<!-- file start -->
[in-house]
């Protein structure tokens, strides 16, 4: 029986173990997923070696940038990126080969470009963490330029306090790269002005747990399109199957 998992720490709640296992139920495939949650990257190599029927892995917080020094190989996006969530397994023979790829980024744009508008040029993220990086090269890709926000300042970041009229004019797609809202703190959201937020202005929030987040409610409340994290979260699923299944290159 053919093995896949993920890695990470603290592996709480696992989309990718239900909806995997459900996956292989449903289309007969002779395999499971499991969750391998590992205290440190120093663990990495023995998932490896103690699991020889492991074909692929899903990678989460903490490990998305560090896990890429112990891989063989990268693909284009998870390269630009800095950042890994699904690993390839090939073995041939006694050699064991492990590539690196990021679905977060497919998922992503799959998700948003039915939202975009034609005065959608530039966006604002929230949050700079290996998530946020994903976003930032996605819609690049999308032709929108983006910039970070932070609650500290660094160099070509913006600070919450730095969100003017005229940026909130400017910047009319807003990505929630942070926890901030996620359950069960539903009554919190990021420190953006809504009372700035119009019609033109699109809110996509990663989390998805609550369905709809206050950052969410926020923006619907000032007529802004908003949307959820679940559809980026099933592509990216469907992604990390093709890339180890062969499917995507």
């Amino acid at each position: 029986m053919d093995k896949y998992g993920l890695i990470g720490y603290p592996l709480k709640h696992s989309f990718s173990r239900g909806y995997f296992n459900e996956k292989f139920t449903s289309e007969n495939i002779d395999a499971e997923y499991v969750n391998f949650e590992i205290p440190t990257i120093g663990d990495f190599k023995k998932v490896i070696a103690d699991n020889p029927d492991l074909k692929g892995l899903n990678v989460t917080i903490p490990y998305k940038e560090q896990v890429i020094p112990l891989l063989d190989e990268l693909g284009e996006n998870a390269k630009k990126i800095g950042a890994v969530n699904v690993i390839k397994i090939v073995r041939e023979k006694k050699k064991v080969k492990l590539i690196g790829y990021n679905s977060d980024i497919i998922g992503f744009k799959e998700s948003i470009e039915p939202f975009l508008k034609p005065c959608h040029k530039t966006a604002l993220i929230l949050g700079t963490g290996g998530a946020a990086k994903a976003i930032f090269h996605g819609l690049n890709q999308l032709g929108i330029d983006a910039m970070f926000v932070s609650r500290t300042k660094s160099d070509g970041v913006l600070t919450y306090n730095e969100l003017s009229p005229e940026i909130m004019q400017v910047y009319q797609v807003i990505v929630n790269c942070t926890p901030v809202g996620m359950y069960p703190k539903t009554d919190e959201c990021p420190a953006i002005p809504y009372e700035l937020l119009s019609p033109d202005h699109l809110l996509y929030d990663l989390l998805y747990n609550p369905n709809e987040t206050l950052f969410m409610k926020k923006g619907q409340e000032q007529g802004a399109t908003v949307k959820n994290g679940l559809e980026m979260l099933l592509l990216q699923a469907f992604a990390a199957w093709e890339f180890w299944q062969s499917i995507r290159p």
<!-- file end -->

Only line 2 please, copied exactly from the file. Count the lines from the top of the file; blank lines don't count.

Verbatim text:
């Protein structure tokens, strides 16, 4: 029986173990997923070696940038990126080969470009963490330029306090790269002005747990399109199957 998992720490709640296992139920495939949650990257190599029927892995917080020094190989996006969530397994023979790829980024744009508008040029993220990086090269890709926000300042970041009229004019797609809202703190959201937020202005929030987040409610409340994290979260699923299944290159 053919093995896949993920890695990470603290592996709480696992989309990718239900909806995997459900996956292989449903289309007969002779395999499971499991969750391998590992205290440190120093663990990495023995998932490896103690699991020889492991074909692929899903990678989460903490490990998305560090896990890429112990891989063989990268693909284009998870390269630009800095950042890994699904690993390839090939073995041939006694050699064991492990590539690196990021679905977060497919998922992503799959998700948003039915939202975009034609005065959608530039966006604002929230949050700079290996998530946020994903976003930032996605819609690049999308032709929108983006910039970070932070609650500290660094160099070509913006600070919450730095969100003017005229940026909130400017910047009319807003990505929630942070926890901030996620359950069960539903009554919190990021420190953006809504009372700035119009019609033109699109809110996509990663989390998805609550369905709809206050950052969410926020923006619907000032007529802004908003949307959820679940559809980026099933592509990216469907992604990390093709890339180890062969499917995507």